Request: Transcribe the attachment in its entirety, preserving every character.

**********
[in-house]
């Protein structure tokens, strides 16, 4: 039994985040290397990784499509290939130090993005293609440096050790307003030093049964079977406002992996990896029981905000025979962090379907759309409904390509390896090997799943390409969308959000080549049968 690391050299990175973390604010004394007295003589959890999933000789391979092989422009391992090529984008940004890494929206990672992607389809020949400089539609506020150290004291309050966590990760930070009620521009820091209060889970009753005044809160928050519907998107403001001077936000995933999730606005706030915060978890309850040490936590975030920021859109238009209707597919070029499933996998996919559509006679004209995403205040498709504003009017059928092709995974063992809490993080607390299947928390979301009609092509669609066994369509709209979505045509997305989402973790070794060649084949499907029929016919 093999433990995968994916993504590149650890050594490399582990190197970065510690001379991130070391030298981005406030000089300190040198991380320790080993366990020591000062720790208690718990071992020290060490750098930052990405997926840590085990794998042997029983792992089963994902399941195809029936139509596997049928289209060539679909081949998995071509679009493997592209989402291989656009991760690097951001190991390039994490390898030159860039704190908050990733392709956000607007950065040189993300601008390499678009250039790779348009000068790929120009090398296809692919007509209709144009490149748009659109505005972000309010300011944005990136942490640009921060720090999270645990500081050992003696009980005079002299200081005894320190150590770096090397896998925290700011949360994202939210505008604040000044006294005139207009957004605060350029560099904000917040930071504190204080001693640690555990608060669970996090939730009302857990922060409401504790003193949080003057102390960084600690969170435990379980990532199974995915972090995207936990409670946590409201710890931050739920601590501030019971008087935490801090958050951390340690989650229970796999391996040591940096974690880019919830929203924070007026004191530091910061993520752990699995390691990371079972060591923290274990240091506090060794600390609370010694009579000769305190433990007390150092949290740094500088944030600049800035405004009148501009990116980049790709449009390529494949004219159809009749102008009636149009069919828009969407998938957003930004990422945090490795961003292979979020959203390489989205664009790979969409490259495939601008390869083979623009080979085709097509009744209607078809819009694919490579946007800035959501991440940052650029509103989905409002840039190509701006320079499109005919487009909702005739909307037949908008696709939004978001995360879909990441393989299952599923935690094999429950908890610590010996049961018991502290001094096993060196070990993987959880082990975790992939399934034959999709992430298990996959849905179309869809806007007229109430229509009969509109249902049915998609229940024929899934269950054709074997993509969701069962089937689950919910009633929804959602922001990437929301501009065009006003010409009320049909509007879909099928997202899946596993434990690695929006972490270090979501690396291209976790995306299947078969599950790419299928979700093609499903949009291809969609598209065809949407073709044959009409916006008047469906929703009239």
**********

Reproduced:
[in-house]
């Protein structure tokens, strides 16, 4: 039994985040290397990784499509290939130090993005293609440096050790307003030093049964079977406002992996990896029981905000025979962090379907759309409904390509390896090997799943390409969308959000080549049968 690391050299990175973390604010004394007295003589959890999933000789391979092989422009391992090529984008940004890494929206990672992607389809020949400089539609506020150290004291309050966590990760930070009620521009820091209060889970009753005044809160928050519907998107403001001077936000995933999730606005706030915060978890309850040490936590975030920021859109238009209707597919070029499933996998996919559509006679004209995403205040498709504003009017059928092709995974063992809490993080607390299947928390979301009609092509669609066994369509709209979505045509997305989402973790070794060649084949499907029929016919 093999433990995968994916993504590149650890050594490399582990190197970065510690001379991130070391030298981005406030000089300190040198991380320790080993366990020591000062720790208690718990071992020290060490750098930052990405997926840590085990794998042997029983792992089963994902399941195809029936139509596997049928289209060539679909081949998995071509679009493997592209989402291989656009991760690097951001190991390039994490390898030159860039704190908050990733392709956000607007950065040189993300601008390499678009250039790779348009000068790929120009090398296809692919007509209709144009490149748009659109505005972000309010300011944005990136942490640009921060720090999270645990500081050992003696009980005079002299200081005894320190150590770096090397896998925290700011949360994202939210505008604040000044006294005139207009957004605060350029560099904000917040930071504190204080001693640690555990608060669970996090939730009302857990922060409401504790003193949080003057102390960084600690969170435990379980990532199974995915972090995207936990409670946590409201710890931050739920601590501030019971008087935490801090958050951390340690989650229970796999391996040591940096974690880019919830929203924070007026004191530091910061993520752990699995390691990371079972060591923290274990240091506090060794600390609370010694009579000769305190433990007390150092949290740094500088944030600049800035405004009148501009990116980049790709449009390529494949004219159809009749102008009636149009069919828009969407998938957003930004990422945090490795961003292979979020959203390489989205664009790979969409490259495939601008390869083979623009080979085709097509009744209607078809819009694919490579946007800035959501991440940052650029509103989905409002840039190509701006320079499109005919487009909702005739909307037949908008696709939004978001995360879909990441393989299952599923935690094999429950908890610590010996049961018991502290001094096993060196070990993987959880082990975790992939399934034959999709992430298990996959849905179309869809806007007229109430229509009969509109249902049915998609229940024929899934269950054709074997993509969701069962089937689950919910009633929804959602922001990437929301501009065009006003010409009320049909509007879909099928997202899946596993434990690695929006972490270090979501690396291209976790995306299947078969599950790419299928979700093609499903949009291809969609598209065809949407073709044959009409916006008047469906929703009239």